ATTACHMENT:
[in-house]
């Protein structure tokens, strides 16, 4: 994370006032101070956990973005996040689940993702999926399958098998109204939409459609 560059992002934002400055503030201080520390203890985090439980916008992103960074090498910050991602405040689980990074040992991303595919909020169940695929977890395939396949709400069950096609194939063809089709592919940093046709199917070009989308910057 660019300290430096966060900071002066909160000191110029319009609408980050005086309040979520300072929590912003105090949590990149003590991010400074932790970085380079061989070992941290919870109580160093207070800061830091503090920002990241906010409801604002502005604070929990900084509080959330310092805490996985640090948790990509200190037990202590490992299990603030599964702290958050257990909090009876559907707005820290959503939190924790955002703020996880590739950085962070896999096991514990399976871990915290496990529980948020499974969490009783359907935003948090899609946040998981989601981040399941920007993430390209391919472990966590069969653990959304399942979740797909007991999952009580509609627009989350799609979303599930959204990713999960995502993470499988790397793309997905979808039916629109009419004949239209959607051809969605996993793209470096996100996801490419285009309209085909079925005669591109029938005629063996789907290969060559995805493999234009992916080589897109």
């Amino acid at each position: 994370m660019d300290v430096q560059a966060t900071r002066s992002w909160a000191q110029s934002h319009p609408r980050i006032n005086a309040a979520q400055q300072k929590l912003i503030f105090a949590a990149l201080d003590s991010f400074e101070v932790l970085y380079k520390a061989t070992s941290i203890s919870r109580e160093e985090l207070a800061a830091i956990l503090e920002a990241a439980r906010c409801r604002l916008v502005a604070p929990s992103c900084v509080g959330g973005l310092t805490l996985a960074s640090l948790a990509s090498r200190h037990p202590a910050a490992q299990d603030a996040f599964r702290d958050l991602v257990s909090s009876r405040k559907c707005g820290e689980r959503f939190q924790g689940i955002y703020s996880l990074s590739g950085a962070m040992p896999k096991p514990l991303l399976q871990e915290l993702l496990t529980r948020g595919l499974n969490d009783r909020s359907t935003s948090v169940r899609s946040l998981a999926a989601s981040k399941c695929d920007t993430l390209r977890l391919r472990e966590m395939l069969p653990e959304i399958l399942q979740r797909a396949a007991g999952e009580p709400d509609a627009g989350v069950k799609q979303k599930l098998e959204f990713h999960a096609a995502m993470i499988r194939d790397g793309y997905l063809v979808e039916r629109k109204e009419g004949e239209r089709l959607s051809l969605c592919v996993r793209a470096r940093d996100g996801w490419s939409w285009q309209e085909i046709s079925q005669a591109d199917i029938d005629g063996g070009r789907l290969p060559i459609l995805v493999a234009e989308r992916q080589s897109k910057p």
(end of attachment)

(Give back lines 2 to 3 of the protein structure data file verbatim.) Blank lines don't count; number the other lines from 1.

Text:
């Protein structure tokens, strides 16, 4: 994370006032101070956990973005996040689940993702999926399958098998109204939409459609 560059992002934002400055503030201080520390203890985090439980916008992103960074090498910050991602405040689980990074040992991303595919909020169940695929977890395939396949709400069950096609194939063809089709592919940093046709199917070009989308910057 660019300290430096966060900071002066909160000191110029319009609408980050005086309040979520300072929590912003105090949590990149003590991010400074932790970085380079061989070992941290919870109580160093207070800061830091503090920002990241906010409801604002502005604070929990900084509080959330310092805490996985640090948790990509200190037990202590490992299990603030599964702290958050257990909090009876559907707005820290959503939190924790955002703020996880590739950085962070896999096991514990399976871990915290496990529980948020499974969490009783359907935003948090899609946040998981989601981040399941920007993430390209391919472990966590069969653990959304399942979740797909007991999952009580509609627009989350799609979303599930959204990713999960995502993470499988790397793309997905979808039916629109009419004949239209959607051809969605996993793209470096996100996801490419285009309209085909079925005669591109029938005629063996789907290969060559995805493999234009992916080589897109």
């Amino acid at each position: 994370m660019d300290v430096q560059a966060t900071r002066s992002w909160a000191q110029s934002h319009p609408r980050i006032n005086a309040a979520q400055q300072k929590l912003i503030f105090a949590a990149l201080d003590s991010f400074e101070v932790l970085y380079k520390a061989t070992s941290i203890s919870r109580e160093e985090l207070a800061a830091i956990l503090e920002a990241a439980r906010c409801r604002l916008v502005a604070p929990s992103c900084v509080g959330g973005l310092t805490l996985a960074s640090l948790a990509s090498r200190h037990p202590a910050a490992q299990d603030a996040f599964r702290d958050l991602v257990s909090s009876r405040k559907c707005g820290e689980r959503f939190q924790g689940i955002y703020s996880l990074s590739g950085a962070m040992p896999k096991p514990l991303l399976q871990e915290l993702l496990t529980r948020g595919l499974n969490d009783r909020s359907t935003s948090v169940r899609s946040l998981a999926a989601s981040k399941c695929d920007t993430l390209r977890l391919r472990e966590m395939l069969p653990e959304i399958l399942q979740r797909a396949a007991g999952e009580p709400d509609a627009g989350v069950k799609q979303k599930l098998e959204f990713h999960a096609a995502m993470i499988r194939d790397g793309y997905l063809v979808e039916r629109k109204e009419g004949e239209r089709l959607s051809l969605c592919v996993r793209a470096r940093d996100g996801w490419s939409w285009q309209e085909i046709s079925q005669a591109d199917i029938d005629g063996g070009r789907l290969p060559i459609l995805v493999a234009e989308r992916q080589s897109k910057p």